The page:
Thursday, December 22, 2011

A cure on the horizon...

I translated this from italian so the english is not perfect.


Devised a new strategy of gene therapy to Krabbe disease, a severe genetic disorder that affects the nervous system: thanks to gene therapy with hematopoietic stem cells by an international team of researchers led by Luigi Naldini at the San Raffaele-Telethon Institute for Gene Therapy (HSR-TIGET) of Milan has succeeded for the first time to treat the disease in the animal model. The important result is shown in the pages of Science Translational Medicine *, the new magazine published by the prestigious international scientific journal dedicated to translational research, ie, strongly marked by the transfer 'from the laboratory bench to bedside'.
As explained by Alessandra Biffi, co-director of the study with Luigi Naldini, "Krabbe disease, also called cell leukodystrophy globoidi, is a lysosomal storage disease that strikes in childhood and has a course of rapidly progressive and always fatal. The disease is hereditary and is due to defects in the gene for galattocerebrosidasi (Galco), enzymes responsible for the disposal of some components of myelin, the insulating covering of nerves essential for the conduction of impulses in the central and peripheral nervous system. If the enzyme is defective, minus the natural turnover of these substances, which accumulate in the lysosomes as well (usually appointed facilities for waste disposal cell) and become toxic to myelin. The result is a progressive arrest of psychomotor development of affected children, who also lost motor skills and cognitive skills already acquired. "
Unfortunately to date there is no therapy capable of preventing or halting the progression of the disease, nor seek to restore lost functions. In some cases, can slow the progression of the disease by performing a transplant of hematopoietic stem cells (stem cells of all the elements of the blood) from a healthy donor before the onset of symptoms (ie within the first 4 months of life). Not always, however, is a compatible donor, also this type of transplant carries the risk of rejection by the body to the donor stem cells. Biffi continues: "Our experience in other similar diseases has shown that it can make treatment more effective and less risky genetically corrected hematopoietic stem cells of the patient. To do that you take advantage of specific viral vectors (lentiviral called) that will produce in the patient's cells than normal production of therapeutic gene (Galco in this case), in the absence of risks to the incompatibility between donor and transplant recipient. "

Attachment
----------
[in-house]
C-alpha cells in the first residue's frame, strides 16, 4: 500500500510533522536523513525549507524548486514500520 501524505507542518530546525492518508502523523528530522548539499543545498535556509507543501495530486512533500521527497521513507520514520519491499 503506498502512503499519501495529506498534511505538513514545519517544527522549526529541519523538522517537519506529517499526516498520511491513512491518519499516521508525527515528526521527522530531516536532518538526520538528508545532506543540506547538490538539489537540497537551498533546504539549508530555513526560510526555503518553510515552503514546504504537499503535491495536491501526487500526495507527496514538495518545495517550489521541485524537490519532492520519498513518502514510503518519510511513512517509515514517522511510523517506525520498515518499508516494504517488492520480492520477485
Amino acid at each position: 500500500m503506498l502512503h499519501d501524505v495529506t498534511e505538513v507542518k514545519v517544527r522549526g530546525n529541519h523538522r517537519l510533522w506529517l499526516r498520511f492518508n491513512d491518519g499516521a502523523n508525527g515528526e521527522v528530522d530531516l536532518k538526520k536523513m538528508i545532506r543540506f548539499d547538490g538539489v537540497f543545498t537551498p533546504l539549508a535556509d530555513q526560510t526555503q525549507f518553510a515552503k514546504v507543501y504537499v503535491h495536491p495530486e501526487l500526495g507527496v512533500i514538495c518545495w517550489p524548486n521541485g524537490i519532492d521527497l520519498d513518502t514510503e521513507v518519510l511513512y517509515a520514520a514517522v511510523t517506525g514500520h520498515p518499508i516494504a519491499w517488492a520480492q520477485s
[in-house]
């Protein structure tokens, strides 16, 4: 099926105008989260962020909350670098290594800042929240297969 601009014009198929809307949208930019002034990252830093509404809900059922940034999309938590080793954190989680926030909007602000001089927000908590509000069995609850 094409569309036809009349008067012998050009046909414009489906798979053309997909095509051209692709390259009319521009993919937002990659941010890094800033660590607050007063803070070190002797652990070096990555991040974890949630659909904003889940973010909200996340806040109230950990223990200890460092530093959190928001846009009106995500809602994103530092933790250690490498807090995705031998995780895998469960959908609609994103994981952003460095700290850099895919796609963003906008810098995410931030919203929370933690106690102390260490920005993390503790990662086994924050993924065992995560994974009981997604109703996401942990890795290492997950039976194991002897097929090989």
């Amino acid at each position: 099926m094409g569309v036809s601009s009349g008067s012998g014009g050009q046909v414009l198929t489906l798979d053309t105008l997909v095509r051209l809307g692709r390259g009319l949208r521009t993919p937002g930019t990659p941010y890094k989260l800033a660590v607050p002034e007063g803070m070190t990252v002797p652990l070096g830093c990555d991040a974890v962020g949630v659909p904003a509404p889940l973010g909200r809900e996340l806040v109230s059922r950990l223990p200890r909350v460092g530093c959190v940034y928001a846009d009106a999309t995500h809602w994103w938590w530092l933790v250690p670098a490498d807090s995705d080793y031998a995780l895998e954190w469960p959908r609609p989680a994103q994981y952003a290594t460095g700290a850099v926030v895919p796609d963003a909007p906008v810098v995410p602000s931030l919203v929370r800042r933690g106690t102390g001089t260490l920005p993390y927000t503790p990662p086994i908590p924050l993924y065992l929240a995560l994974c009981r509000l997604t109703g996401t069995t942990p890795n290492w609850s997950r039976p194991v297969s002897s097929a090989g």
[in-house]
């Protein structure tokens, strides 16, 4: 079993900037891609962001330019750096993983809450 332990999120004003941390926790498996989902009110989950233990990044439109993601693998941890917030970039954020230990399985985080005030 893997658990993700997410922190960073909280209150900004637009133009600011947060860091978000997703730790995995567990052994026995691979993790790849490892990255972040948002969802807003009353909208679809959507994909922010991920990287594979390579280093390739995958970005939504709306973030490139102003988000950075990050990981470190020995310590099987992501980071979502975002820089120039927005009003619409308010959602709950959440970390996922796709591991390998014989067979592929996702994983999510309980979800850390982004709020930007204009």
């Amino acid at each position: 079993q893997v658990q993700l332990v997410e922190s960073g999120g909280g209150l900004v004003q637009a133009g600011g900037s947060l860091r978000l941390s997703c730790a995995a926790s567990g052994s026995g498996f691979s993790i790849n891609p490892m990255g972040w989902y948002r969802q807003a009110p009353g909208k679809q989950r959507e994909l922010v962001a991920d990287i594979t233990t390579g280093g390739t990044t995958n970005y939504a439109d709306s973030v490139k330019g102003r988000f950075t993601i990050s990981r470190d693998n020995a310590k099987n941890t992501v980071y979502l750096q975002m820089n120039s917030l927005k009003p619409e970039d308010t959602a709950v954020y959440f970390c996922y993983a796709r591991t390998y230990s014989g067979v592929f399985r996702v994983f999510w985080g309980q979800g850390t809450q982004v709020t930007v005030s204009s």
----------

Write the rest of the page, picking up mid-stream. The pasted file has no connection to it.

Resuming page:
This approach, based on the possibility of using mature blood cells - derived hematopoietic stem cell transplantation - as a vehicle to transport the enzyme functioning in the nervous system affection, has already been successfully applied by researchers to model HSR pre-TIGET Preclinical other lysosomal storage diseases and is currently the subject of an ongoing clinical trial in patients with metachromatic leukodystrophy. So far, however, was not possible to apply it to Krabbe disease because, as explained by Naldini, "we came across an unexpected toxicity of the enzyme for Galco blood stem cells, something that did not occur in their differentiated progeny. We then devised a new strategy to regulate the expression of the therapeutic gene, which must be inserted in the stem cells to ensure its long-term maintenance, and transmit to all their offspring, but there has to express its product. For this we served of microRNAs, small regulatory elements of the expression of other genes. Each micro-RNA can "turn off" the expression of a battery of other genes that recognizes through a sort of 'bar code' imprinted on their message. "
Thanks to a new method developed by them to view the activity of miRNAs in single living cells, researchers have tried TIGET HSR-what were selectively expressed in the rare stem cells from bone marrow and not in their offspring during of differentiation. They found for the first time of microRNAs specific to hematopoietic stem cells and put the bar code recognized by one of these miRNAs in a lentiviral vector for gene therapy of Krabbe disease, which in this way is sensitive to silencing by microRNA. "Even if the vector is inserted into stem cells, the therapeutic gene can be expressed only in their mature progeny, after the microRNA has died" explains Naldini (see also figure below). "The transplantation of genetically corrected cells in animal model of Krabbe's disease, which presents a very human-like," has significantly improved the conditions of life and survival of treated animals. In particular, this therapy approach gene was more beneficial than the traditional transplanting healthy donor. In addition, our strategy is promising not only for the treatment of Krabbe disease, we intend to move to a clinical trial on patients as soon as we finished the other preclinical studies necessary - expected in 2 years - but also because it allows for more effective and safe gene therapy based on hematopoietic stem cells in many other genetic diseases. "
Sign their work as first authors Bernhard Gentner, a German researcher and medical Visigalli Ilaria, both in training at the Hsr-TIGET and University San Raffaele, University of Toronto and other collaborators. The study was conducted with funding provided by Telethon, the European Community, Cariplo Foundation (Project Nobel), National Tay Sachs and Allied Diseases Association and the European Leukodystrophy Association (ELA).
* B. Gentner, I. Visigalli, H. Hiramatsu, E. Lechman, S. Hungarians, A. Giustacchini, G. Schira, M. Amendola, A. Quattrini, S. Martin, A. Orlacchio, JE Dick, A. Biffi, L. Naldini, Hematopoietic Stem Cell-Identification of Specific Gene Therapy of miRNAs Enables Globoid Leukodystrophy. Sci Transl. Med 2, 58ra84 (2010).


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